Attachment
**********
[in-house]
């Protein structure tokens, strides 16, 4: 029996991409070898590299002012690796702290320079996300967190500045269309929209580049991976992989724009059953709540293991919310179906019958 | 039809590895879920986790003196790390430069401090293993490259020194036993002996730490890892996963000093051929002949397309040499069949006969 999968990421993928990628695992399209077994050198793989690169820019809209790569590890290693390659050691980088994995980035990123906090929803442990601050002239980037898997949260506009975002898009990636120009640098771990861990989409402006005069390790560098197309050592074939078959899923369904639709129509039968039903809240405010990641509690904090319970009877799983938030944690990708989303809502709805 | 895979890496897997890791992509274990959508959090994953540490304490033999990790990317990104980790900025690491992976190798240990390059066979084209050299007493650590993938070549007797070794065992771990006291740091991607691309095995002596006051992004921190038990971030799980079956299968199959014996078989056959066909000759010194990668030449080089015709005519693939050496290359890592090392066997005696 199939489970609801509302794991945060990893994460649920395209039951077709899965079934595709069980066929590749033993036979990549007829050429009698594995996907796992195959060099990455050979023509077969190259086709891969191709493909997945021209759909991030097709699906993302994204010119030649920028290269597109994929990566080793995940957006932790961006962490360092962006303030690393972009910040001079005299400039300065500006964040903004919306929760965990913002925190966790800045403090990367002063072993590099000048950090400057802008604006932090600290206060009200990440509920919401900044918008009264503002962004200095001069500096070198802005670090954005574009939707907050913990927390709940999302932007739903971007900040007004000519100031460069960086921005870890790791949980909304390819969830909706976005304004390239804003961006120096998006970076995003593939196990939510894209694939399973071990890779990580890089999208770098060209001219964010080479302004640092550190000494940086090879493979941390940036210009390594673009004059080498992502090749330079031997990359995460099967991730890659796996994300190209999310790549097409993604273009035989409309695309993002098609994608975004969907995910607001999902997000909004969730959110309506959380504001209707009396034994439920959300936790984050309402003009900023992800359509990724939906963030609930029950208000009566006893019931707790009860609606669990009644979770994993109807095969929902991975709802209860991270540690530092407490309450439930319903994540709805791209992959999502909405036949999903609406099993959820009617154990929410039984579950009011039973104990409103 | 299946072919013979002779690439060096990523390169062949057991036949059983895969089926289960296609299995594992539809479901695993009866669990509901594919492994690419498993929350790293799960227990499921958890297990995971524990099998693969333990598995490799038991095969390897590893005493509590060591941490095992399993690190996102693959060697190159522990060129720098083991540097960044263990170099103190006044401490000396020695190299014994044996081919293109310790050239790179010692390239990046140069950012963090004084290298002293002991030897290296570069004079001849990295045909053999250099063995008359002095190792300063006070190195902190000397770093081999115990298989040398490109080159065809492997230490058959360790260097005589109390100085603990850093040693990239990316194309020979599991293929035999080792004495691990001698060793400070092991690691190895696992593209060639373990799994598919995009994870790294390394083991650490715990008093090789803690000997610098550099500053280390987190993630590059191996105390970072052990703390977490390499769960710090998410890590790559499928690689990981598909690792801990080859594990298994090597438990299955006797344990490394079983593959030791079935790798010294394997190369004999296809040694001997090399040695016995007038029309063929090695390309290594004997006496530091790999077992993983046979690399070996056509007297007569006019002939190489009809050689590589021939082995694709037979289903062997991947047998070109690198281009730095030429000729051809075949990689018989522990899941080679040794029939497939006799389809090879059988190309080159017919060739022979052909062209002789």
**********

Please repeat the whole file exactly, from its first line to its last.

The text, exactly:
[in-house]
């Protein structure tokens, strides 16, 4: 029996991409070898590299002012690796702290320079996300967190500045269309929209580049991976992989724009059953709540293991919310179906019958 | 039809590895879920986790003196790390430069401090293993490259020194036993002996730490890892996963000093051929002949397309040499069949006969 999968990421993928990628695992399209077994050198793989690169820019809209790569590890290693390659050691980088994995980035990123906090929803442990601050002239980037898997949260506009975002898009990636120009640098771990861990989409402006005069390790560098197309050592074939078959899923369904639709129509039968039903809240405010990641509690904090319970009877799983938030944690990708989303809502709805 | 895979890496897997890791992509274990959508959090994953540490304490033999990790990317990104980790900025690491992976190798240990390059066979084209050299007493650590993938070549007797070794065992771990006291740091991607691309095995002596006051992004921190038990971030799980079956299968199959014996078989056959066909000759010194990668030449080089015709005519693939050496290359890592090392066997005696 199939489970609801509302794991945060990893994460649920395209039951077709899965079934595709069980066929590749033993036979990549007829050429009698594995996907796992195959060099990455050979023509077969190259086709891969191709493909997945021209759909991030097709699906993302994204010119030649920028290269597109994929990566080793995940957006932790961006962490360092962006303030690393972009910040001079005299400039300065500006964040903004919306929760965990913002925190966790800045403090990367002063072993590099000048950090400057802008604006932090600290206060009200990440509920919401900044918008009264503002962004200095001069500096070198802005670090954005574009939707907050913990927390709940999302932007739903971007900040007004000519100031460069960086921005870890790791949980909304390819969830909706976005304004390239804003961006120096998006970076995003593939196990939510894209694939399973071990890779990580890089999208770098060209001219964010080479302004640092550190000494940086090879493979941390940036210009390594673009004059080498992502090749330079031997990359995460099967991730890659796996994300190209999310790549097409993604273009035989409309695309993002098609994608975004969907995910607001999902997000909004969730959110309506959380504001209707009396034994439920959300936790984050309402003009900023992800359509990724939906963030609930029950208000009566006893019931707790009860609606669990009644979770994993109807095969929902991975709802209860991270540690530092407490309450439930319903994540709805791209992959999502909405036949999903609406099993959820009617154990929410039984579950009011039973104990409103 | 299946072919013979002779690439060096990523390169062949057991036949059983895969089926289960296609299995594992539809479901695993009866669990509901594919492994690419498993929350790293799960227990499921958890297990995971524990099998693969333990598995490799038991095969390897590893005493509590060591941490095992399993690190996102693959060697190159522990060129720098083991540097960044263990170099103190006044401490000396020695190299014994044996081919293109310790050239790179010692390239990046140069950012963090004084290298002293002991030897290296570069004079001849990295045909053999250099063995008359002095190792300063006070190195902190000397770093081999115990298989040398490109080159065809492997230490058959360790260097005589109390100085603990850093040693990239990316194309020979599991293929035999080792004495691990001698060793400070092991690691190895696992593209060639373990799994598919995009994870790294390394083991650490715990008093090789803690000997610098550099500053280390987190993630590059191996105390970072052990703390977490390499769960710090998410890590790559499928690689990981598909690792801990080859594990298994090597438990299955006797344990490394079983593959030791079935790798010294394997190369004999296809040694001997090399040695016995007038029309063929090695390309290594004997006496530091790999077992993983046979690399070996056509007297007569006019002939190489009809050689590589021939082995694709037979289903062997991947047998070109690198281009730095030429000729051809075949990689018989522990899941080679040794029939497939006799389809090879059988190309080159017919060739022979052909062209002789």